- Dinner – legumes (beans, lentils, or chickpeas and veggies
- Snacks – 1-1.5 L of green smoothie (water, cucumber, spinach/kale, lime/lemon, or grapefruit) and fruit (berries, rockmelon, or banana)
- Supplements – plant-based protein powder (if required)
- Water – 2-3 L of chlorine and fluoride-free filtered water
Q: What are the three biggest trends you see in bodybuilding right now?
I have kept bodybuilding at a distance for the past two years, but:
Firstly, what I do see is many people dabbling with the use of peptides to increase muscle growth and performance.
Secondly, there seems to be many people wanting to be social media famous for their fitness lifestyles these days – no judgment, just an observation.
Lastly, there is a massive surge in the amount of women competing in all bodybuilding categories, which is fantastic!
Q: How do you relax and refocus?
Pranic breathing used in yoga is the easiest way for me to relax. It slows and calms the nervous system; having increased oxygen flowing through your body is incredibly relaxing.
I am all about moving meditation that keeps you focused in the present moment and allows you to be and let go of the world. For this, I practice yoga (vinyasa flow and yin) and I dance.
Also, anything to do with nature is very high on my list of relaxation tools; being on the beach or amongst trees and animals is very grounding for me.
Q: Who (person/people) has inspired you the most in your life? What top three experiences have been pivotal in making you the woman you are today?
My mum told me from a very young age that I could succeed in anything I put my mind to, no matter the circumstances.
I believed her and I have always excelled at whatever task or goal I set myself, because I believe with absolute conviction in my own abilities.
Life is full of many turning points and lessons.
If I had to pick three experiences that have shaped the person I am today, they would be experiencing racism at an early age (my mother is Australian and my father is Chinese).
As a child, I could not understand why I was being punished by my teacher when I was a good student and I loved learning.
The second experience would be experiencing physical and mental abuse from my former stepfather.
“The third experience would be going vegan. My health and heart have never felt better than they do now. My body is strong, energy is next level, and my heart is full of love.”
All the above shaped the person I am today. Though the first two experiences were difficult to live through, I am grateful for the lessons they provided me and appreciate them for opening my heart and filling it with compassion. They showed me I could either be a victim of circumstance or a creator of my future … I chose the latter.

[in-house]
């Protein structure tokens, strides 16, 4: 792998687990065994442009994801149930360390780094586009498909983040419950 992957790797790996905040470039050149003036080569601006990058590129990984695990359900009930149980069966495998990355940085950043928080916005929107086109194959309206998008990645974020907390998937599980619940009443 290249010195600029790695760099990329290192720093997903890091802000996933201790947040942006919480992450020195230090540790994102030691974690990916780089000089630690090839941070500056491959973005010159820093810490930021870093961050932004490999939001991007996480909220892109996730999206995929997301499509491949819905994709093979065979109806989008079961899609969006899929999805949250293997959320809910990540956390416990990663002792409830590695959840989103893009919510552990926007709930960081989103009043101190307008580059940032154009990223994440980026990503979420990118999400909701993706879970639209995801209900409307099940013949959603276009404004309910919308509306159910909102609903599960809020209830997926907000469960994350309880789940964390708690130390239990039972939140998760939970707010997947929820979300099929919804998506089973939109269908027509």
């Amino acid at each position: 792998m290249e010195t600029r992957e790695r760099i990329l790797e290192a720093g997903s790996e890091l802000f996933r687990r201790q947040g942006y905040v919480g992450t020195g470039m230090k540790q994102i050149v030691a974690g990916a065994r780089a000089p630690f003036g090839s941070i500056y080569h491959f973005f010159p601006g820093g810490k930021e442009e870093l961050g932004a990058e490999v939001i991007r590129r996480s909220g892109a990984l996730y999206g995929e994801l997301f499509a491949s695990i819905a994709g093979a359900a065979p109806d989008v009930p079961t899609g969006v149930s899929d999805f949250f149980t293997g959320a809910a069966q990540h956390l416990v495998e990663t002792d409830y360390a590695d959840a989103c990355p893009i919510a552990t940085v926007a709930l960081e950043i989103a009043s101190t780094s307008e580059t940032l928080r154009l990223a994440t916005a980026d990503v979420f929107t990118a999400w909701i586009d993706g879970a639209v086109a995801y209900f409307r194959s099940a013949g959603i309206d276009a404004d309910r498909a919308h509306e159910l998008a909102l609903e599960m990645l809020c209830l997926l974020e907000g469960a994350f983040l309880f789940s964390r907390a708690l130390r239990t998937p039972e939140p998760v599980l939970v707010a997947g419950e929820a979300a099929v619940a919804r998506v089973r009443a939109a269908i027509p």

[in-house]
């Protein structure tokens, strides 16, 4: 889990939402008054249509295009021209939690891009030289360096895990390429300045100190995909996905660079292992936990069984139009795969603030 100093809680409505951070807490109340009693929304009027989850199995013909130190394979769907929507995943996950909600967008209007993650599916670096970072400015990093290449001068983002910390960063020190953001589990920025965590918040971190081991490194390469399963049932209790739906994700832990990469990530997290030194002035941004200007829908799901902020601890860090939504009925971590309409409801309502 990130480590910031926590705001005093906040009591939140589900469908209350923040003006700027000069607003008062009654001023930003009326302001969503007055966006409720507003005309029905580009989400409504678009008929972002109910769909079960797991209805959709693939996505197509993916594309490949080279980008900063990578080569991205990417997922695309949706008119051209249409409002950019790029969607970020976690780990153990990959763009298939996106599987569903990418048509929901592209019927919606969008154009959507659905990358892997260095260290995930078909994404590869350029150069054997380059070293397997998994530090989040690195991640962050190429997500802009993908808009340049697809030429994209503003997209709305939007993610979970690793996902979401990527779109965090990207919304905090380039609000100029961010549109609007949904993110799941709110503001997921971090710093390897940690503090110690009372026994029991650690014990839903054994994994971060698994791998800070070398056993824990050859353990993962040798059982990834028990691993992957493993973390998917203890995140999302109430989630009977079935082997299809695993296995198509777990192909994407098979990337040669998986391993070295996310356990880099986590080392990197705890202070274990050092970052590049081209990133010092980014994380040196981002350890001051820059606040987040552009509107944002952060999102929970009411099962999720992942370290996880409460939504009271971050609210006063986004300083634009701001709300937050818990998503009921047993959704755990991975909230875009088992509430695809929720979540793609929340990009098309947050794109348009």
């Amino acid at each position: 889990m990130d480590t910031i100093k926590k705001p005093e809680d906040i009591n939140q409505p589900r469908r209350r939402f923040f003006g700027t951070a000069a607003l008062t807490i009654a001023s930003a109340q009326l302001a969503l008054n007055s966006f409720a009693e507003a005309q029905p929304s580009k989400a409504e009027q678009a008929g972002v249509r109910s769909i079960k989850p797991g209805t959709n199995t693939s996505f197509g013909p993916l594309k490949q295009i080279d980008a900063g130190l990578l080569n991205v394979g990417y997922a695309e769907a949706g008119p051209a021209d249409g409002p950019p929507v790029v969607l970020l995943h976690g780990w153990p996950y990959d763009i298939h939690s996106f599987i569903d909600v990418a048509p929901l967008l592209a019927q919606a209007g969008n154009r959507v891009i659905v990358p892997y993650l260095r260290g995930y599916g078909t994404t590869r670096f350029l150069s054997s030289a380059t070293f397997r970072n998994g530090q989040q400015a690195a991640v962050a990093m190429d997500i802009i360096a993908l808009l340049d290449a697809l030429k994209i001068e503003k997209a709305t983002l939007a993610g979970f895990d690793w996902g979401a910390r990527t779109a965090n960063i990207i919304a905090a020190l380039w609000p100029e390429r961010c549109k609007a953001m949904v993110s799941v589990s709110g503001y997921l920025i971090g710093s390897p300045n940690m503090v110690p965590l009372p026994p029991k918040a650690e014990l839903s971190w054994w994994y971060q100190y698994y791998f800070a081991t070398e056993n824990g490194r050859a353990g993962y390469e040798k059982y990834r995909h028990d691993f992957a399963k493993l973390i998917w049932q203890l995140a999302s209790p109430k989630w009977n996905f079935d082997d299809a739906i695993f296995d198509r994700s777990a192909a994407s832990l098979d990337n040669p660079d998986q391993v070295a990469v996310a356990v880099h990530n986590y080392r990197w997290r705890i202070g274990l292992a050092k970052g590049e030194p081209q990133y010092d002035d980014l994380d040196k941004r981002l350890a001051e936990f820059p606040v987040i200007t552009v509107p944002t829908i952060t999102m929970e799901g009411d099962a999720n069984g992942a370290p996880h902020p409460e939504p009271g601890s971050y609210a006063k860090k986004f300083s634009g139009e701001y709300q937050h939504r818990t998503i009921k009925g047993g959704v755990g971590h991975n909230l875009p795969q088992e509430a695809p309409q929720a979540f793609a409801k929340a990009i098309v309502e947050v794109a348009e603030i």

Q: Why do you think women’s bodybuilding is trending right now?
I believe women’s bodybuilding is trending right now because it empowers women.
Bodybuilding shapes how we are perceived in our world and the world at large.
“Lifting strengthens not only our body but also our mind.”
It allows us to be bold and daring in other areas of our lives we are told by society that we can’t or shouldn’t be. Lifting weights hands us back our power, and we are loving it!
Chris Willitts (creator of V3), is the founder and owner of Vegetarian Bodybuilding.
V3 Vegetarian Bodybuilding System is a mixture of science and author’s advice, providing users with optimal diet and exercise. This system is designed for vegans and vegetarians only.
A lot of research has been put in this program. Furthermore, a lot of professional bodybuilders and athletes tried and tested the program, praising its progressiveness and efficiency.
The program is about taking control of your own body and health according to your potential and needs. And worry not; you’ll get plenty of proteins with this system. It will boost you with energy, and you’ll feel just a strong as any carnivore would (perhaps even stronger, depending on how much you invest in your exercise). It avoids vitamins deficiency and provides you with a lot of proteins, vitamins, minerals, and antioxidants.
Instead of saying things like “I think a plant-based diet is good for athletes and bodybuilders,” the V3 Vegetarian Bodybuilding System claims “I know a plant-based diet is good for athletes and bodybuilders, and I have results to prove it.”
To find out more, visit the website at V3 Bodybuilding – Build Muscle By Doing Yoga